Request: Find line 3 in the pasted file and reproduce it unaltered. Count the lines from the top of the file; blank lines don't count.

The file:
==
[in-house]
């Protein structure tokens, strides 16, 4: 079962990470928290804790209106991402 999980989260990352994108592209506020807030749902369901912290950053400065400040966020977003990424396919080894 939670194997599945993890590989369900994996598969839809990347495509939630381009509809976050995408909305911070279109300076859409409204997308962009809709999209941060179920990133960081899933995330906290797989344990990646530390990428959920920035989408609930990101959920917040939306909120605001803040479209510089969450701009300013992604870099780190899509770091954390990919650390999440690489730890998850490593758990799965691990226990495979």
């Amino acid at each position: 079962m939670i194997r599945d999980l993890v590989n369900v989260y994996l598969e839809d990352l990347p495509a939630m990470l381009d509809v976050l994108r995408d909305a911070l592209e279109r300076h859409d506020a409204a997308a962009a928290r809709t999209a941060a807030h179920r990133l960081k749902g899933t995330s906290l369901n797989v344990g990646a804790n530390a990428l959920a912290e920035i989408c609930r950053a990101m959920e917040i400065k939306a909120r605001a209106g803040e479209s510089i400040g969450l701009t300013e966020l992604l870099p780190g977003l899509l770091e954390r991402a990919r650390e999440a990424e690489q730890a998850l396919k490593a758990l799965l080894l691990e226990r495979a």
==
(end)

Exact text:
């Amino acid at each position: 079962m939670i194997r599945d999980l993890v590989n369900v989260y994996l598969e839809d990352l990347p495509a939630m990470l381009d509809v976050l994108r995408d909305a911070l592209e279109r300076h859409d506020a409204a997308a962009a928290r809709t999209a941060a807030h179920r990133l960081k749902g899933t995330s906290l369901n797989v344990g990646a804790n530390a990428l959920a912290e920035i989408c609930r950053a990101m959920e917040i400065k939306a909120r605001a209106g803040e479209s510089i400040g969450l701009t300013e966020l992604l870099p780190g977003l899509l770091e954390r991402a990919r650390e999440a990424e690489q730890a998850l396919k490593a758990l799965l080894l691990e226990r495979a």